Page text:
by Obsequious Rat on Sat Aug 03, 2002 at 11:07:01 PM EST

Not all bread, milk, etc. is the same. I used to have the problem of my bread molding within one week of purchase; this sucked, because like you, I found it difficult to make it through an entire loaf of bread in a week, and it didn't take many half-loaves in the trash before I decided to do something about it. So, I shopped around. After two or three tries, I found a brand of bread that lasted a long time, up to one week past the "sell by" date printed on the package. It tastes the same as the other breads, so maybe it's just a higher level of preservatives or something. I have had similar experiences with milk -- some brands seem to last longer, though only by a day or two (it's milk after all). My parents don't seem to mind buying two gallons of milk at a time (it's usually a lot cheaper that way) and freezing one gallon, but I can taste the difference and can't stand it.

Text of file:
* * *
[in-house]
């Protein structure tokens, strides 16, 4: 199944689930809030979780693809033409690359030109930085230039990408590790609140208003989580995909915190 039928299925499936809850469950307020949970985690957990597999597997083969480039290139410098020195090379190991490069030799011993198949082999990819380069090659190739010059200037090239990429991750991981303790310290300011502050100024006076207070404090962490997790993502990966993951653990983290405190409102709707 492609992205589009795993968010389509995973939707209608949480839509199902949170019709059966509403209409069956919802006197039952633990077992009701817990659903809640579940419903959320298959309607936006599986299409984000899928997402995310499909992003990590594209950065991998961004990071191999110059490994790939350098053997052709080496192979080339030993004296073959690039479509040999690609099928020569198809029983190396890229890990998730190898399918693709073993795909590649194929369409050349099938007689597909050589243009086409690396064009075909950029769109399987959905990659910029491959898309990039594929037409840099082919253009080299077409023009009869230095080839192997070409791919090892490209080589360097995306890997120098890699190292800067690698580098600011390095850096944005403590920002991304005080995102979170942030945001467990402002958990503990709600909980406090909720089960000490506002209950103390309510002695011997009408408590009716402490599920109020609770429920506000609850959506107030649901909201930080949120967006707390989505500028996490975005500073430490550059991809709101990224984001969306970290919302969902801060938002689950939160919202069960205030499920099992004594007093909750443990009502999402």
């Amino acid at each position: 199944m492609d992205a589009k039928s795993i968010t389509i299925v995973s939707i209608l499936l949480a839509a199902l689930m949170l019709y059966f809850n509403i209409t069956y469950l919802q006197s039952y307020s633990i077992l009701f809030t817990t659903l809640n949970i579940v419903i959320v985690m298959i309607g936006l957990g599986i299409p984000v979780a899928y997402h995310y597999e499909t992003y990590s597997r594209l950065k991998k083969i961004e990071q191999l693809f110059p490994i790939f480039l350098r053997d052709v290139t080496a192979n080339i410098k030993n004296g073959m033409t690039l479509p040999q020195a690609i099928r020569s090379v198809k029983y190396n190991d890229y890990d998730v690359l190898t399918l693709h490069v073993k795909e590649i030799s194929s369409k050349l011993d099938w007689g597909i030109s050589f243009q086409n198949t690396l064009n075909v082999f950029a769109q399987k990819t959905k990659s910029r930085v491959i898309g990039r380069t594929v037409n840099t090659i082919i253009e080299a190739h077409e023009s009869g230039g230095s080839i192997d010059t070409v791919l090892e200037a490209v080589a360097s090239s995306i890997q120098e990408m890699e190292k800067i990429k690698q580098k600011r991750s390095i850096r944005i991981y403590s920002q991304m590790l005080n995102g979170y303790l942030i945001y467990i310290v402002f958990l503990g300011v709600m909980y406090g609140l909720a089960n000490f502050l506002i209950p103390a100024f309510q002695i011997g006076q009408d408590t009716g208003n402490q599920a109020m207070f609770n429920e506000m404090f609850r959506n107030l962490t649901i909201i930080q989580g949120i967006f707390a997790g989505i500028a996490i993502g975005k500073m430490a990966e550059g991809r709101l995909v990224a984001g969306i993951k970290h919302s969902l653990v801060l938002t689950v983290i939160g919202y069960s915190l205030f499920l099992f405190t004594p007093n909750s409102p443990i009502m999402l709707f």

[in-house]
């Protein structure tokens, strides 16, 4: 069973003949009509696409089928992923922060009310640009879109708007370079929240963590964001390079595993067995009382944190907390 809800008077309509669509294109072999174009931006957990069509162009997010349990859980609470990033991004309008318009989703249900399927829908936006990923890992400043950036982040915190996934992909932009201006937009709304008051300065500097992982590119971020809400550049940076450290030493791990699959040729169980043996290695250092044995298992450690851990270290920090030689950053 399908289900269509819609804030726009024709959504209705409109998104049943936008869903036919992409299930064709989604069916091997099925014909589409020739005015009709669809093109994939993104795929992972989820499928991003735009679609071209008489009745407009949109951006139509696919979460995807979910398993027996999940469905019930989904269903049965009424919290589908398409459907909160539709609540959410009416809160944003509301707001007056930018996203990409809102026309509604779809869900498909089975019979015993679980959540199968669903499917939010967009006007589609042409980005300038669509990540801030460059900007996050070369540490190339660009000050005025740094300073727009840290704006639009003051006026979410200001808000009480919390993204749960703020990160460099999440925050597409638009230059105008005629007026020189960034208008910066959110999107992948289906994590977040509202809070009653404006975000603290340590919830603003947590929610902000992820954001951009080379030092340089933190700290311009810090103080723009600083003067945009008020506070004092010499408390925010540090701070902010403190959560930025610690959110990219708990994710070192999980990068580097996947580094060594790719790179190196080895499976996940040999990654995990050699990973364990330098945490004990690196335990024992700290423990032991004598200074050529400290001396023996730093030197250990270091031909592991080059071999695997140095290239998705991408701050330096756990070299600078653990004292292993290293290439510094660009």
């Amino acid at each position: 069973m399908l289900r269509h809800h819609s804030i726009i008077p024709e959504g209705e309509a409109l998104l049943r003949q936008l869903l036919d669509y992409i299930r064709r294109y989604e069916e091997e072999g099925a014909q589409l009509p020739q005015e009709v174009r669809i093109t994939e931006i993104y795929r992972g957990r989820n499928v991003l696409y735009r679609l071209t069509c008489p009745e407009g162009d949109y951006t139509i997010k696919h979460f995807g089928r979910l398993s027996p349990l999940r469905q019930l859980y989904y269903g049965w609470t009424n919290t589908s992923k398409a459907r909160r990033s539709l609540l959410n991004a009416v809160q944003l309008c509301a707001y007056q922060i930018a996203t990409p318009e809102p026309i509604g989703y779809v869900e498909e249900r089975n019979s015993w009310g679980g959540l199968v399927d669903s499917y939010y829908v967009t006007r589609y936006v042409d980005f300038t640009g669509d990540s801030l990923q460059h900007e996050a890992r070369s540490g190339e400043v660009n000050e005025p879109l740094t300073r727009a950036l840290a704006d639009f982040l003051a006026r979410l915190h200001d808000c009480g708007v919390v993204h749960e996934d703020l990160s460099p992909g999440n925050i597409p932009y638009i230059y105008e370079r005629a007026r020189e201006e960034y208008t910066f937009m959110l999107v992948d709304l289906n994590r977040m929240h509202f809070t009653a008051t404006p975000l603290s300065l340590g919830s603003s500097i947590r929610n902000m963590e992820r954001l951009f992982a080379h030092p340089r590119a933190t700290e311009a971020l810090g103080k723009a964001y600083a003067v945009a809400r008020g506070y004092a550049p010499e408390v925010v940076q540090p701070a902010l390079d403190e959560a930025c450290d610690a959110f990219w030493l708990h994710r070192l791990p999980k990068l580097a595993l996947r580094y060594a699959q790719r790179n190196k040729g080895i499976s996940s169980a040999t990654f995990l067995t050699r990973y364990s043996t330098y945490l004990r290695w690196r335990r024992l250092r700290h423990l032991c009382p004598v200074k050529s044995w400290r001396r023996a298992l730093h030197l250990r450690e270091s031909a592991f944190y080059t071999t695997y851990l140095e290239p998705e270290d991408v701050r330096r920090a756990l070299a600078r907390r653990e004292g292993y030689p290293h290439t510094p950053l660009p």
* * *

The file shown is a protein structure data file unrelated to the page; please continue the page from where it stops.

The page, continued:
As for other perishables, especially fruits and vegetables, you're probably stuck with either weekly shopping or living without 'em every other week. There isn't much that can be done to reduce or eliminate spoilage for many fruits and vegetables, especially things like lettuce.

Somewhat related, I don't have a shopping schedule. When enough stuff runs low (or out), I make a trip. This probably isn't the best method, but it seems to dramatically reduce my impulse buying (Oooh, look, cookies are on sale!) when I know I'm only going to the store to buy, for example, milk and bread.



"No doubt about it... the chimps gave 110%."
Alternate brands of bread from time to time. (none / 0) (#68)
by thogard on Sun Aug 04, 2002 at 09:48:46 PM EST